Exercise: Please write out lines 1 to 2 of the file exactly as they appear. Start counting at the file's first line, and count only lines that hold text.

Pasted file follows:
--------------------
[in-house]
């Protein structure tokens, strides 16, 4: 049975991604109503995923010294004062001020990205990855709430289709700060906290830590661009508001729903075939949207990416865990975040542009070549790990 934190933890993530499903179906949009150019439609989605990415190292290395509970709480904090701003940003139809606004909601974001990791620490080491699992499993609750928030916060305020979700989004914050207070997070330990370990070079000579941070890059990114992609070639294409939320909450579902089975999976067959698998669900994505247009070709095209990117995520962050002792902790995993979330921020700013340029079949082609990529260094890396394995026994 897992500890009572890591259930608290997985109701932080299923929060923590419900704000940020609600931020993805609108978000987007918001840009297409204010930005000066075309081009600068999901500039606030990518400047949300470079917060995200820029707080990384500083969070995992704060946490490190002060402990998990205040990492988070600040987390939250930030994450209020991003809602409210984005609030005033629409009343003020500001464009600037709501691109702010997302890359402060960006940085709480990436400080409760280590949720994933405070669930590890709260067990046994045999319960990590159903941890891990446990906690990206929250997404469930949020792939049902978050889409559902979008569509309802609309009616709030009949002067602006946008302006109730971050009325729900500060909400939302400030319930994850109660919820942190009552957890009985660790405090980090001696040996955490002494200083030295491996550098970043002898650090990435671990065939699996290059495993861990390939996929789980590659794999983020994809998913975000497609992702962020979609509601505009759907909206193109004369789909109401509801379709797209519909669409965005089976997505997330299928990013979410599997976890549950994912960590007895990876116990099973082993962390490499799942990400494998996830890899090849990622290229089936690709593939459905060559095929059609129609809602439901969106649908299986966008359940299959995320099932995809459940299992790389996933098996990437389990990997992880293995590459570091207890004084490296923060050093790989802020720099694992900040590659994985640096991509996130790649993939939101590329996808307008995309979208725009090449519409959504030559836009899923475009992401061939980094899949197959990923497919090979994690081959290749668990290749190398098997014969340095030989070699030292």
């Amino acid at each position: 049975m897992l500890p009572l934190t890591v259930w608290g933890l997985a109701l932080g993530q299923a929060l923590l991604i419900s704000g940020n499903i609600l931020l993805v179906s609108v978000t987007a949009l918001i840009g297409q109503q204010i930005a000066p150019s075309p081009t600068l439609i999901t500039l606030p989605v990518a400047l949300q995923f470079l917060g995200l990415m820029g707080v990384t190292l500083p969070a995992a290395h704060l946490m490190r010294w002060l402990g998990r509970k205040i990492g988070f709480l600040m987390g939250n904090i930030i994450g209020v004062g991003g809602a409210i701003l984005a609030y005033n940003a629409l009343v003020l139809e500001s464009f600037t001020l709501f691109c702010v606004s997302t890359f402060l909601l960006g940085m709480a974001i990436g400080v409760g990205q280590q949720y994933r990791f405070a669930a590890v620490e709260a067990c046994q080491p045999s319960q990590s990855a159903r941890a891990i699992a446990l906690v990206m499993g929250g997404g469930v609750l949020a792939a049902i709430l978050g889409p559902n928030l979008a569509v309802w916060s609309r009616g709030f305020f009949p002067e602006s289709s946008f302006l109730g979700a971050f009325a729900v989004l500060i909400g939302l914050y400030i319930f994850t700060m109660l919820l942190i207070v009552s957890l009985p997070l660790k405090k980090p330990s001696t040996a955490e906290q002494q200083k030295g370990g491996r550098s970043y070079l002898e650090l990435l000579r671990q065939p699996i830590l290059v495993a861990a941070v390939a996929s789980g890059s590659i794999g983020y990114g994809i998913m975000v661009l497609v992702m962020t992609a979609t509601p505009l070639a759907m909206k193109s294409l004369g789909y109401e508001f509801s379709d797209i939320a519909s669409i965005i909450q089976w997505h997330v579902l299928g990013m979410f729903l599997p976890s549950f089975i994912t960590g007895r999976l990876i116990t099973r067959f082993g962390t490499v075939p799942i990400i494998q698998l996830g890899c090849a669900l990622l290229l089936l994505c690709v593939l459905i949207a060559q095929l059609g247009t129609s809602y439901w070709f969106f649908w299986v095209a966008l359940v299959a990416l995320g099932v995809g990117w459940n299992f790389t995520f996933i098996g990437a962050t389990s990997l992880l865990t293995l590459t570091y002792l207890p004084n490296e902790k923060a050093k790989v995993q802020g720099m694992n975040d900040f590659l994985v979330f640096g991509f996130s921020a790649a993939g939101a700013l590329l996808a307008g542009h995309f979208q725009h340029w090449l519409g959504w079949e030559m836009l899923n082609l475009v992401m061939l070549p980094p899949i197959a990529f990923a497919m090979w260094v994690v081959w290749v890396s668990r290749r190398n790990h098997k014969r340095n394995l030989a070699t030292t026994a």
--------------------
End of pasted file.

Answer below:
[in-house]
């Protein structure tokens, strides 16, 4: 049975991604109503995923010294004062001020990205990855709430289709700060906290830590661009508001729903075939949207990416865990975040542009070549790990 934190933890993530499903179906949009150019439609989605990415190292290395509970709480904090701003940003139809606004909601974001990791620490080491699992499993609750928030916060305020979700989004914050207070997070330990370990070079000579941070890059990114992609070639294409939320909450579902089975999976067959698998669900994505247009070709095209990117995520962050002792902790995993979330921020700013340029079949082609990529260094890396394995026994 897992500890009572890591259930608290997985109701932080299923929060923590419900704000940020609600931020993805609108978000987007918001840009297409204010930005000066075309081009600068999901500039606030990518400047949300470079917060995200820029707080990384500083969070995992704060946490490190002060402990998990205040990492988070600040987390939250930030994450209020991003809602409210984005609030005033629409009343003020500001464009600037709501691109702010997302890359402060960006940085709480990436400080409760280590949720994933405070669930590890709260067990046994045999319960990590159903941890891990446990906690990206929250997404469930949020792939049902978050889409559902979008569509309802609309009616709030009949002067602006946008302006109730971050009325729900500060909400939302400030319930994850109660919820942190009552957890009985660790405090980090001696040996955490002494200083030295491996550098970043002898650090990435671990065939699996290059495993861990390939996929789980590659794999983020994809998913975000497609992702962020979609509601505009759907909206193109004369789909109401509801379709797209519909669409965005089976997505997330299928990013979410599997976890549950994912960590007895990876116990099973082993962390490499799942990400494998996830890899090849990622290229089936690709593939459905060559095929059609129609809602439901969106649908299986966008359940299959995320099932995809459940299992790389996933098996990437389990990997992880293995590459570091207890004084490296923060050093790989802020720099694992900040590659994985640096991509996130790649993939939101590329996808307008995309979208725009090449519409959504030559836009899923475009992401061939980094899949197959990923497919090979994690081959290749668990290749190398098997014969340095030989070699030292």